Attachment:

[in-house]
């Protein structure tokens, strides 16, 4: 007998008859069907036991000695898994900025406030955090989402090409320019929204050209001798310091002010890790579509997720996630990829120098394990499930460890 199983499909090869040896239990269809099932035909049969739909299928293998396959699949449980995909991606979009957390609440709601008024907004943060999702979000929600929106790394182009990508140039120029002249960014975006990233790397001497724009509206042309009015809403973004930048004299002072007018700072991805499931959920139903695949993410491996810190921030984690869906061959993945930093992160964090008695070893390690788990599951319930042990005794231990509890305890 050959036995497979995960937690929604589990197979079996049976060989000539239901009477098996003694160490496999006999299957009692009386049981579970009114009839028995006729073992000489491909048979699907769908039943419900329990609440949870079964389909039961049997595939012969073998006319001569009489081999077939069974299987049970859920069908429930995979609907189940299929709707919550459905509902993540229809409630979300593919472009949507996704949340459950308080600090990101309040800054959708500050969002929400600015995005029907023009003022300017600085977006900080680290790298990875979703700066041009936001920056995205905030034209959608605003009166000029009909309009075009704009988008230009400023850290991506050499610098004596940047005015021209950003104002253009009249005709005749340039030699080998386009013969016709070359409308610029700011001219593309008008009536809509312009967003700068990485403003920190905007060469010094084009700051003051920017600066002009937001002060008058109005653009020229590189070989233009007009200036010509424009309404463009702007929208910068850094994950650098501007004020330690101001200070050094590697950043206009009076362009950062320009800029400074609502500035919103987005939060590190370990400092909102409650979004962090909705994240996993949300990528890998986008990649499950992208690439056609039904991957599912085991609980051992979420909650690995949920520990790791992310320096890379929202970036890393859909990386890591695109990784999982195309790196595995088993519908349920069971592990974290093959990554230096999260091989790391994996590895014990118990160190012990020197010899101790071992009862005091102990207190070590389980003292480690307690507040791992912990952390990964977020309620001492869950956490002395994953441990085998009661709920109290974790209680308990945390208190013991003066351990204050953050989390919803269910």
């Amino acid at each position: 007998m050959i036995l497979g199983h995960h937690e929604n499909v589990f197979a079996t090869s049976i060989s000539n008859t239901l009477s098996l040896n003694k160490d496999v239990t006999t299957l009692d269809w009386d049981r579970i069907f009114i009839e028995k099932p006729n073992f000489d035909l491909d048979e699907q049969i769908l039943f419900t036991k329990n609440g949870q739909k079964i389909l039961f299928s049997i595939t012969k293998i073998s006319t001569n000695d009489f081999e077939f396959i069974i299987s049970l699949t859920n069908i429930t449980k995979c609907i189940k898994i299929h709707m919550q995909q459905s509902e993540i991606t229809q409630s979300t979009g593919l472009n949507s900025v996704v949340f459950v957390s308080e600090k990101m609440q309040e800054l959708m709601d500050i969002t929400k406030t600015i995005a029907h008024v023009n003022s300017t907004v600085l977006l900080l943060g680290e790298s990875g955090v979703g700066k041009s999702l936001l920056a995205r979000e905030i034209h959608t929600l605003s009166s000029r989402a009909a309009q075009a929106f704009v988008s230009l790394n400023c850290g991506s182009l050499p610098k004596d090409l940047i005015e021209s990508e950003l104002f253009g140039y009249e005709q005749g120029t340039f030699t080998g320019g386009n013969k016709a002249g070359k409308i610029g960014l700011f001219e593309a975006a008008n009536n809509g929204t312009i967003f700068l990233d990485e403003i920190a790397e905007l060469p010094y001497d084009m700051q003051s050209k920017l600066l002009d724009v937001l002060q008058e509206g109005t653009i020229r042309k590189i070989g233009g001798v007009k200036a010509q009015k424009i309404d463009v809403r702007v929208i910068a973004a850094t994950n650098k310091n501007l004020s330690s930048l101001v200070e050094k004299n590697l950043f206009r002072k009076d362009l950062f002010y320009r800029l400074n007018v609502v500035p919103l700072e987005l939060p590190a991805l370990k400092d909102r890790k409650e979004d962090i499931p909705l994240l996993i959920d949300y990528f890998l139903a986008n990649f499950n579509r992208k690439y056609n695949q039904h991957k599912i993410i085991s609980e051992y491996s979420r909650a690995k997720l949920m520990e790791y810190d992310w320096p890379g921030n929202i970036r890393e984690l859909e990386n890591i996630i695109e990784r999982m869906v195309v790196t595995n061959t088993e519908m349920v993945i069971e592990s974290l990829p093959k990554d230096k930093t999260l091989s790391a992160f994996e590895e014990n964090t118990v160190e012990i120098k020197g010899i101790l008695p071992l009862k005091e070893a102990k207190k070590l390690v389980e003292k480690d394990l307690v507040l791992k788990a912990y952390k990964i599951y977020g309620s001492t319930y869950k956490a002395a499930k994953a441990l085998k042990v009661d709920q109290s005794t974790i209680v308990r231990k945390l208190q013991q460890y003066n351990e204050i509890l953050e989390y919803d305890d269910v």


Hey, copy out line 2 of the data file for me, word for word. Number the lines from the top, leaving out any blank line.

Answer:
């Protein structure tokens, strides 16, 4: 007998008859069907036991000695898994900025406030955090989402090409320019929204050209001798310091002010890790579509997720996630990829120098394990499930460890 199983499909090869040896239990269809099932035909049969739909299928293998396959699949449980995909991606979009957390609440709601008024907004943060999702979000929600929106790394182009990508140039120029002249960014975006990233790397001497724009509206042309009015809403973004930048004299002072007018700072991805499931959920139903695949993410491996810190921030984690869906061959993945930093992160964090008695070893390690788990599951319930042990005794231990509890305890 050959036995497979995960937690929604589990197979079996049976060989000539239901009477098996003694160490496999006999299957009692009386049981579970009114009839028995006729073992000489491909048979699907769908039943419900329990609440949870079964389909039961049997595939012969073998006319001569009489081999077939069974299987049970859920069908429930995979609907189940299929709707919550459905509902993540229809409630979300593919472009949507996704949340459950308080600090990101309040800054959708500050969002929400600015995005029907023009003022300017600085977006900080680290790298990875979703700066041009936001920056995205905030034209959608605003009166000029009909309009075009704009988008230009400023850290991506050499610098004596940047005015021209950003104002253009009249005709005749340039030699080998386009013969016709070359409308610029700011001219593309008008009536809509312009967003700068990485403003920190905007060469010094084009700051003051920017600066002009937001002060008058109005653009020229590189070989233009007009200036010509424009309404463009702007929208910068850094994950650098501007004020330690101001200070050094590697950043206009009076362009950062320009800029400074609502500035919103987005939060590190370990400092909102409650979004962090909705994240996993949300990528890998986008990649499950992208690439056609039904991957599912085991609980051992979420909650690995949920520990790791992310320096890379929202970036890393859909990386890591695109990784999982195309790196595995088993519908349920069971592990974290093959990554230096999260091989790391994996590895014990118990160190012990020197010899101790071992009862005091102990207190070590389980003292480690307690507040791992912990952390990964977020309620001492869950956490002395994953441990085998009661709920109290974790209680308990945390208190013991003066351990204050953050989390919803269910």